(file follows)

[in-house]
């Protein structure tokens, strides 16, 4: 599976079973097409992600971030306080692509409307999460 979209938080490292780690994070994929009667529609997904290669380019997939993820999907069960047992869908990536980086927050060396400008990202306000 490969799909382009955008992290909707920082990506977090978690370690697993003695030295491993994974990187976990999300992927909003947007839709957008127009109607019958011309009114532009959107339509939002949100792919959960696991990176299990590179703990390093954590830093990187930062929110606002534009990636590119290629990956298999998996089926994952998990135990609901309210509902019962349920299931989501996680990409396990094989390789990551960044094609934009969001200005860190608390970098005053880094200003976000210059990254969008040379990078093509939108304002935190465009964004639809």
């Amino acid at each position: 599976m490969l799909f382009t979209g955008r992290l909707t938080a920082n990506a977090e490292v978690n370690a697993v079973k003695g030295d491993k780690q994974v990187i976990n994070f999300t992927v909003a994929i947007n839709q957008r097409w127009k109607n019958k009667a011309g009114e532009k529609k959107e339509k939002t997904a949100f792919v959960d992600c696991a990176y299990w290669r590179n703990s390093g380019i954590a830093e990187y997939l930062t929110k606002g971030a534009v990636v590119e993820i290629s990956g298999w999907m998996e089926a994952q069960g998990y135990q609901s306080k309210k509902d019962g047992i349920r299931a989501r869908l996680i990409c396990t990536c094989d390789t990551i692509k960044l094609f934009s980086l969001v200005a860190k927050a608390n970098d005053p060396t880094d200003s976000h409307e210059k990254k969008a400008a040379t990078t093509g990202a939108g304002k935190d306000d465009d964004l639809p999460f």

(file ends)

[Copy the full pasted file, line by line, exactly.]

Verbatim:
[in-house]
């Protein structure tokens, strides 16, 4: 599976079973097409992600971030306080692509409307999460 979209938080490292780690994070994929009667529609997904290669380019997939993820999907069960047992869908990536980086927050060396400008990202306000 490969799909382009955008992290909707920082990506977090978690370690697993003695030295491993994974990187976990999300992927909003947007839709957008127009109607019958011309009114532009959107339509939002949100792919959960696991990176299990590179703990390093954590830093990187930062929110606002534009990636590119290629990956298999998996089926994952998990135990609901309210509902019962349920299931989501996680990409396990094989390789990551960044094609934009969001200005860190608390970098005053880094200003976000210059990254969008040379990078093509939108304002935190465009964004639809």
């Amino acid at each position: 599976m490969l799909f382009t979209g955008r992290l909707t938080a920082n990506a977090e490292v978690n370690a697993v079973k003695g030295d491993k780690q994974v990187i976990n994070f999300t992927v909003a994929i947007n839709q957008r097409w127009k109607n019958k009667a011309g009114e532009k529609k959107e339509k939002t997904a949100f792919v959960d992600c696991a990176y299990w290669r590179n703990s390093g380019i954590a830093e990187y997939l930062t929110k606002g971030a534009v990636v590119e993820i290629s990956g298999w999907m998996e089926a994952q069960g998990y135990q609901s306080k309210k509902d019962g047992i349920r299931a989501r869908l996680i990409c396990t990536c094989d390789t990551i692509k960044l094609f934009s980086l969001v200005a860190k927050a608390n970098d005053p060396t880094d200003s976000h409307e210059k990254k969008a400008a040379t990078t093509g990202a939108g304002k935190d306000d465009d964004l639809p999460f």